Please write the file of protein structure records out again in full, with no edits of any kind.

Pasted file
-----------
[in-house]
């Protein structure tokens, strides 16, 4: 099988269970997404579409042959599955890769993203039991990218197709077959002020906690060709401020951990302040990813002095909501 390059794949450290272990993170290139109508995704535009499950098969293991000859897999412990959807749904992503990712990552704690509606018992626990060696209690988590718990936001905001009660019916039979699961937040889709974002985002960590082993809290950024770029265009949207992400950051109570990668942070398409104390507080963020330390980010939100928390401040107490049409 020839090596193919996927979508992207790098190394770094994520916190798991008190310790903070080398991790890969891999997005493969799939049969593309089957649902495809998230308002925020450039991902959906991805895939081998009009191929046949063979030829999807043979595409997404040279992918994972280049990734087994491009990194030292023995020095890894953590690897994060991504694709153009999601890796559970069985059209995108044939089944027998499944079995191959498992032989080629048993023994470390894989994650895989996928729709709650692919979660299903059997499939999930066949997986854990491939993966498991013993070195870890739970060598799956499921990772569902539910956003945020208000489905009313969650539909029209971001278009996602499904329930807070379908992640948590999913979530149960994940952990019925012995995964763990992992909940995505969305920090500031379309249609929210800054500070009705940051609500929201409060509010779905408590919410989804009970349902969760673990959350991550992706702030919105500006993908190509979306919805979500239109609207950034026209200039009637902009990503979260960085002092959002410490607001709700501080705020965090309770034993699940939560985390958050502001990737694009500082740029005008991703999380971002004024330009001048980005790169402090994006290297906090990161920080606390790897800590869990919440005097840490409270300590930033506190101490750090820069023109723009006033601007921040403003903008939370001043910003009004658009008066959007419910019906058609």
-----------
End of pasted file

[in-house]
């Protein structure tokens, strides 16, 4: 099988269970997404579409042959599955890769993203039991990218197709077959002020906690060709401020951990302040990813002095909501 390059794949450290272990993170290139109508995704535009499950098969293991000859897999412990959807749904992503990712990552704690509606018992626990060696209690988590718990936001905001009660019916039979699961937040889709974002985002960590082993809290950024770029265009949207992400950051109570990668942070398409104390507080963020330390980010939100928390401040107490049409 020839090596193919996927979508992207790098190394770094994520916190798991008190310790903070080398991790890969891999997005493969799939049969593309089957649902495809998230308002925020450039991902959906991805895939081998009009191929046949063979030829999807043979595409997404040279992918994972280049990734087994491009990194030292023995020095890894953590690897994060991504694709153009999601890796559970069985059209995108044939089944027998499944079995191959498992032989080629048993023994470390894989994650895989996928729709709650692919979660299903059997499939999930066949997986854990491939993966498991013993070195870890739970060598799956499921990772569902539910956003945020208000489905009313969650539909029209971001278009996602499904329930807070379908992640948590999913979530149960994940952990019925012995995964763990992992909940995505969305920090500031379309249609929210800054500070009705940051609500929201409060509010779905408590919410989804009970349902969760673990959350991550992706702030919105500006993908190509979306919805979500239109609207950034026209200039009637902009990503979260960085002092959002410490607001709700501080705020965090309770034993699940939560985390958050502001990737694009500082740029005008991703999380971002004024330009001048980005790169402090994006290297906090990161920080606390790897800590869990919440005097840490409270300590930033506190101490750090820069023109723009006033601007921040403003903008939370001043910003009004658009008066959007419910019906058609």